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Tim Pawlenty is the newest Republican presidential candidate to refuse to sign an Iowa religious right group's "Marriage Vow" pledge -- but he's being really nice about it.

"I deeply respect, and share, Bob Vander Platts' commitment to promoting the sanctity of marriage, a culture of life, and the core principles of the Family Leader's Marriage Vow Pledge," Pawlenty said in a statement. "However, rather than sign onto the words chosen by others, I prefer to choose my own words, especially seeking to show compassion to those who are in broken families through no fault of their own."

The "Marriage Vow" involved a candidate pledging personal fidelity to his or her spouse, that he or she would change divorce laws to make "quickie divorces" more difficult, and would oppose gay marriage, pornography, and "Sharia Islam," among other things. Two Republican candidates, Michele Bachmann and Rick Santorum, signed the pledge, and then immediately encountered controversy due to the resolution's original preamble language on slavery -- which has since been edited out -- stating, quite contrary to the facts, that African-American families were more secure under slavery than they are today, under an African-American president.

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By John Voelcker

Fisker Automotive says it will, finally, deliver its first 2011 Fisker Karma range-extended electric sports sedan later this month.

The lucky recipient, it turns out, will be none other than actor Leonardo DiCaprio.

He's the man who kicked off the whole hybrids-for-Hollywood-stars trend, by showing up at the Academy Awards red carpet several years ago not in a limousine but driving his own humble Toyota Prius.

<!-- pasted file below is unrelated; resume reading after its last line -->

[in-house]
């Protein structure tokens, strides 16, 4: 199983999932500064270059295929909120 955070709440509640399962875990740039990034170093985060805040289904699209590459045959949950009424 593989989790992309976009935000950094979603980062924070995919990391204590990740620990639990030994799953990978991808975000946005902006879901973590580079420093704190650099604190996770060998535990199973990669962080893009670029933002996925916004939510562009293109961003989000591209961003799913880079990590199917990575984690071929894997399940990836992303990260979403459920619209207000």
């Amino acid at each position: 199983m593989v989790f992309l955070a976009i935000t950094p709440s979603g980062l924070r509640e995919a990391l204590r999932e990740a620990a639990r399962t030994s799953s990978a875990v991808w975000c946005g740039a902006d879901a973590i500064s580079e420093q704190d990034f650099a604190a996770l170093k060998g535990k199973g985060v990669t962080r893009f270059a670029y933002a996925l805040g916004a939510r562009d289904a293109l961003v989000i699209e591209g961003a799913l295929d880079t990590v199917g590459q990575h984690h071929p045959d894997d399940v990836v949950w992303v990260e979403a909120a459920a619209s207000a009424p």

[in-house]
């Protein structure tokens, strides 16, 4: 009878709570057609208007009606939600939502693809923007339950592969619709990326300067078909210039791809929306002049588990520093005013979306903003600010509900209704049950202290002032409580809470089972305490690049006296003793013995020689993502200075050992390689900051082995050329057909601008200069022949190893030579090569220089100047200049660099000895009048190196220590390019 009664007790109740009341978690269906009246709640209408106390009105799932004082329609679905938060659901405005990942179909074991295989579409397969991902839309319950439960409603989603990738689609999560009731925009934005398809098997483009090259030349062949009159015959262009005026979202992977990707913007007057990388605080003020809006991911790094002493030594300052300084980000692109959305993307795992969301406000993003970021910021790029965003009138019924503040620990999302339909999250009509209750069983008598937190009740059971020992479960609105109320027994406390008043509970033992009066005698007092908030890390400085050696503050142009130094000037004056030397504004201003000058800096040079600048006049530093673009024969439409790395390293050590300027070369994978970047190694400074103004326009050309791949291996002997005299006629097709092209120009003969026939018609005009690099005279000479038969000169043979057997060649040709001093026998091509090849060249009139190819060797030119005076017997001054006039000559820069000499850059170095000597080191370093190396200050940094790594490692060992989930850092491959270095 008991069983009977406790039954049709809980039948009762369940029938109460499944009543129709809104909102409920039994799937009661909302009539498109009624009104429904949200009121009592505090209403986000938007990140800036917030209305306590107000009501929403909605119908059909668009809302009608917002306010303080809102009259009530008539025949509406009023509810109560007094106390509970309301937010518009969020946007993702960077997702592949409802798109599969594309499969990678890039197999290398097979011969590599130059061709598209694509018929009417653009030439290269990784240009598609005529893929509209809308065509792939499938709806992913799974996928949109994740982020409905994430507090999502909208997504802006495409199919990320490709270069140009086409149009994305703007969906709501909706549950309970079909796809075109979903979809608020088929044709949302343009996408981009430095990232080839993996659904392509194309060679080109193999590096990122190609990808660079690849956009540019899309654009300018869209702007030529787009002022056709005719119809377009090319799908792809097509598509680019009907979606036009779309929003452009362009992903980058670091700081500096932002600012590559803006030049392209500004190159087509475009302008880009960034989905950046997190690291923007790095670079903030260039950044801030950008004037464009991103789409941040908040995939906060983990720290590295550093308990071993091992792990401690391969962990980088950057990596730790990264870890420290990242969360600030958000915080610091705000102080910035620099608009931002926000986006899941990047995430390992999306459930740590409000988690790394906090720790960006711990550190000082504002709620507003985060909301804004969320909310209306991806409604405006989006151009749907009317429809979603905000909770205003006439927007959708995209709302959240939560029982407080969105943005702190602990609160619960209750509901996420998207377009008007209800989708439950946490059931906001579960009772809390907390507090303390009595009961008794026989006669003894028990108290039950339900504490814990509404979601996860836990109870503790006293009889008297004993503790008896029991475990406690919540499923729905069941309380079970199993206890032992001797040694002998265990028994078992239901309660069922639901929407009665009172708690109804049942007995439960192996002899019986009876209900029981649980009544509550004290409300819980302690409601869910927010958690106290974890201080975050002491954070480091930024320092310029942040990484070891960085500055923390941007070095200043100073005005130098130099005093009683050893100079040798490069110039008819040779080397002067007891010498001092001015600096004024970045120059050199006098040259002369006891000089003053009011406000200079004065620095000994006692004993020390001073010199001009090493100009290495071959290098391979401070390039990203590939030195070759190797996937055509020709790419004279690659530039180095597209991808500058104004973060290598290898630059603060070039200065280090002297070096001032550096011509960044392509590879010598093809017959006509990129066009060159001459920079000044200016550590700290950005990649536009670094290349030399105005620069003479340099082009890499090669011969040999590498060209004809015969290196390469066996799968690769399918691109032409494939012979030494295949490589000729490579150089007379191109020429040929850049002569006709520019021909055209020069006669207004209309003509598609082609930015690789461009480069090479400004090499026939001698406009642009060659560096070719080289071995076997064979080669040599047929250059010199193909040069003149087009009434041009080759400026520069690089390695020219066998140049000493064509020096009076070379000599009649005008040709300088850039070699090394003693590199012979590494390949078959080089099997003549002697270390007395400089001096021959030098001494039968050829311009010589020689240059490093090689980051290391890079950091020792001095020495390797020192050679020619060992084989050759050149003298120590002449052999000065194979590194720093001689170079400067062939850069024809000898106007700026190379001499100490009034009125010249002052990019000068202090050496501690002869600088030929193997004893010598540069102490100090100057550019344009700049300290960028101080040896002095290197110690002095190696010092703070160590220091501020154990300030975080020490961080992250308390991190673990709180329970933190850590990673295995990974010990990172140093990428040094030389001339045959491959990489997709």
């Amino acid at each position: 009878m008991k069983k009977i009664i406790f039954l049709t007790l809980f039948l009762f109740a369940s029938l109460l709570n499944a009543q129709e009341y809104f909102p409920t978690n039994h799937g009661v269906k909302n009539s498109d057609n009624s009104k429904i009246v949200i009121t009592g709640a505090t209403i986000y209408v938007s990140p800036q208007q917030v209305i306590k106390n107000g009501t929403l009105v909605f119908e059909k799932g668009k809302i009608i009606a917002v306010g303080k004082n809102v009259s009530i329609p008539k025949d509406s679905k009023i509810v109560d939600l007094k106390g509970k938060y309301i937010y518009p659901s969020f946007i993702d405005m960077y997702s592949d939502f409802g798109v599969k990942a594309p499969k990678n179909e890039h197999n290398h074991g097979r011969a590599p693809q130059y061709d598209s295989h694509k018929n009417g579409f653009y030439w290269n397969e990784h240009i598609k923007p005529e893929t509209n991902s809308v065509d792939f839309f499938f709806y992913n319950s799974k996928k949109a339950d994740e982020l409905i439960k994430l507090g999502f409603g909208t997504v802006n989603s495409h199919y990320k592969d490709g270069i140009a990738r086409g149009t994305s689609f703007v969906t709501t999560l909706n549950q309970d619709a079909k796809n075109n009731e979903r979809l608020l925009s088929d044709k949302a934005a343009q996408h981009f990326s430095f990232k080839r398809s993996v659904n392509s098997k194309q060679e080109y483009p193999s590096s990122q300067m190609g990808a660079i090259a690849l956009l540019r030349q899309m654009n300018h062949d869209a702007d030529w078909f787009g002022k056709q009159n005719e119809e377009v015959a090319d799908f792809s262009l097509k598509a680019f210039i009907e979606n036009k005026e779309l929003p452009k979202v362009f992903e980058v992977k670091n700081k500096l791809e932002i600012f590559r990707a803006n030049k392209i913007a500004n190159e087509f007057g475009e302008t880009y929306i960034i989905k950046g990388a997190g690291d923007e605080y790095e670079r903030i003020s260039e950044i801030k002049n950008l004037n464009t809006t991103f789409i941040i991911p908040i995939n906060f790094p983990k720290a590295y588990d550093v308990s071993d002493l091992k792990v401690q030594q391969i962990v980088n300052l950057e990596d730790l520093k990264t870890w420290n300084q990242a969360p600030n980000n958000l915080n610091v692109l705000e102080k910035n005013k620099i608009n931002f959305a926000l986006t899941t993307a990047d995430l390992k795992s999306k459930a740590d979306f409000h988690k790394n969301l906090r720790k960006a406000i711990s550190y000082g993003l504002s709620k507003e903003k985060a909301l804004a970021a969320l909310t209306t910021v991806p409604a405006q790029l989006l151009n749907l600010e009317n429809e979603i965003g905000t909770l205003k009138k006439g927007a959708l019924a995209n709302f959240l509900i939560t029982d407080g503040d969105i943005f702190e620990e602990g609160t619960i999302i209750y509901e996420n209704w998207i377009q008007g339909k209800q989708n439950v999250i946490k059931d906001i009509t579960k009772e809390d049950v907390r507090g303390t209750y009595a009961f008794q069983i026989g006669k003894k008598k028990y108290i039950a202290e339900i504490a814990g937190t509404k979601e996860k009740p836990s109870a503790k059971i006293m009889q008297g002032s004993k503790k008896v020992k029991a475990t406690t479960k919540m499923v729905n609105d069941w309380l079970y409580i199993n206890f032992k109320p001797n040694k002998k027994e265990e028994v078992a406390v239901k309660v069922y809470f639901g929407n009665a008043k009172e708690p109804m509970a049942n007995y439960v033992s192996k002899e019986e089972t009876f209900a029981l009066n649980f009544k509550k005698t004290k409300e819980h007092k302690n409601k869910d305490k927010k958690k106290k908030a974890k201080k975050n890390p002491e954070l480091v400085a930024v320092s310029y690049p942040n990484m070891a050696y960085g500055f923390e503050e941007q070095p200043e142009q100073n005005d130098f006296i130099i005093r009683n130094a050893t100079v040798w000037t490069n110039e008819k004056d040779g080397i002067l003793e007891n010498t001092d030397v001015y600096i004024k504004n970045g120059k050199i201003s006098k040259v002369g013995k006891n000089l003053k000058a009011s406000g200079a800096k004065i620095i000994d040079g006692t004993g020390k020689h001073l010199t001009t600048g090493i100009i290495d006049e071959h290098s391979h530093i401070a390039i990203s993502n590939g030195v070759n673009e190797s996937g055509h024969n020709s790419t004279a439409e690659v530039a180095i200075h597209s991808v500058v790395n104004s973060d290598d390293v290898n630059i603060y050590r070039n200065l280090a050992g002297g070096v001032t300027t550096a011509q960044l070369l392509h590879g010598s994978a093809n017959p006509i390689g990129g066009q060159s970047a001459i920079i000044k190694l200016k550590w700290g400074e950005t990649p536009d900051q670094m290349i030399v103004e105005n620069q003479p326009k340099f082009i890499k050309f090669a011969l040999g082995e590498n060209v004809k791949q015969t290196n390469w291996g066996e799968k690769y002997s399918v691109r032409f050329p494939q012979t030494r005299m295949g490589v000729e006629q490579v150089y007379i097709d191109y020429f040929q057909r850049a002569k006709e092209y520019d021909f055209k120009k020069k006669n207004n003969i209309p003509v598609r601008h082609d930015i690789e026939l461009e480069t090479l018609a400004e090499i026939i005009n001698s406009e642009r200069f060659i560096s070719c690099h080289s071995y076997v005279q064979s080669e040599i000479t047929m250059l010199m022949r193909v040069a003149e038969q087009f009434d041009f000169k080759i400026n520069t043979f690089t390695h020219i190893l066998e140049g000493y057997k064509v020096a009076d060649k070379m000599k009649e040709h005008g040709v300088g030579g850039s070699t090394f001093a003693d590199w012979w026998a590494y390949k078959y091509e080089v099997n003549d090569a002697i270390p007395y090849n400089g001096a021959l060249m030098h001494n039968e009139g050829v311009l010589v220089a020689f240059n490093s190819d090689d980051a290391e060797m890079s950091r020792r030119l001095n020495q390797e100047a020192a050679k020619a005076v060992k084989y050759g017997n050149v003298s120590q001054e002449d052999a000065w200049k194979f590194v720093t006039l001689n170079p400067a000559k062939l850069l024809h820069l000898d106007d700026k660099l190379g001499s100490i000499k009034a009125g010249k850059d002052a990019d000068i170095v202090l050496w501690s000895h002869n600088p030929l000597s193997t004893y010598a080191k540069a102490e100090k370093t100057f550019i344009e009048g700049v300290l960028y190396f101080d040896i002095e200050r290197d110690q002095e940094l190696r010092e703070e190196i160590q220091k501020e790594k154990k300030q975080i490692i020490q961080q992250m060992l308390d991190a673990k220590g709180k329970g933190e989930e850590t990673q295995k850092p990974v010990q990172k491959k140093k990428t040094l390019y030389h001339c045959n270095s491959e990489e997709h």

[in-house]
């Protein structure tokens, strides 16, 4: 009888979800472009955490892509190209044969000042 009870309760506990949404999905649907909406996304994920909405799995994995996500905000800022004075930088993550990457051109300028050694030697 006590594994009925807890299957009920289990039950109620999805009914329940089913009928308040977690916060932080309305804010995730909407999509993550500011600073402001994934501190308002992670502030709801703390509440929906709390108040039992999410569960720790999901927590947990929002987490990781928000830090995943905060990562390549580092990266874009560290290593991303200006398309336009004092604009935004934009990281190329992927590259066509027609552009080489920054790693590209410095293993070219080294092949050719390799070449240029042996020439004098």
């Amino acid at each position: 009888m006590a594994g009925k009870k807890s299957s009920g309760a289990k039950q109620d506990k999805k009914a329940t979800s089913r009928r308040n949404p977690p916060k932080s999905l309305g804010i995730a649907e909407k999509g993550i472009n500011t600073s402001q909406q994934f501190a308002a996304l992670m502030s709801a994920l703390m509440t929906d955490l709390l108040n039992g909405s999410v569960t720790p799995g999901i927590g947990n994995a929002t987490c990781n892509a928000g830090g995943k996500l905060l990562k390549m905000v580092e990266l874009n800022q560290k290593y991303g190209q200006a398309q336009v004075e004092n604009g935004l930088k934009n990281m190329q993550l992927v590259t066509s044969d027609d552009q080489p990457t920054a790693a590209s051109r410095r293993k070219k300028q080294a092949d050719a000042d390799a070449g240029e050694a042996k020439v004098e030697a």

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The White House says Republicans need look no further than to Fox's Bill O'Reilly for advice on breaking through the debt talk stalemate and jettisoning their stubborn opposition to any tax increases whatsoever.

In his smartly titled "Talking Points" monologue Tuesday night, the conservative guru and talking head instructed the GOP to get real when it comes to taxes.

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Rep. Mike Kelly (R-PA) is no longer a shareholder in the nation's highly profitable oil and gas industry. Why? Because Al Sharpton yelled at him.

The story began last week, when ThinkProgess flagged Kelly's $6.25 million in oil and gas shares and a question the freshman Republican was asked about it at a June town hall meeting. Then came Sharpton's attack on Kelly on MSNBC.

Now Kelly has surrendered to both progressive voices, selling off all of his shares in both companies noted by ThinkProgress. Both firms were founded by Kelly's wife's family, the AP reports.

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Tim Pawlenty has a radio ad and Web site, PawlentyFaith.com, and an accompanying Web video with a simple message: Iowa straw poll-goers should know that he is a committed Christian.

Pawlenty is running behind in the polls in Iowa, where the current frontrunner is his fellow Minnesotan Michele Bachmann -- a candidate who campaigns naturally through the religious right, and has in the past credited her political career to direct, divine communication. Now, Pawlenty is showing his own religious bonafides.

"How well do you really know the presidential candidates that are asking for your vote?" the announcer says in the radio ad. "Tim Pawlenty and his wife Mary have a video in which they discuss their faith experience and their values. Watch the Pawlenty video at PawlentyFaith.com."

The Web site advertises the August 13 straw poll in Ames, Iowa, with a video of the Pawlentys discussing their commitment to their religious beliefs. The video is entitled "Aspirations of a President" -- which might be getting just a bit ahead of the curve, as in fact Pawlenty has the aspirations to become president.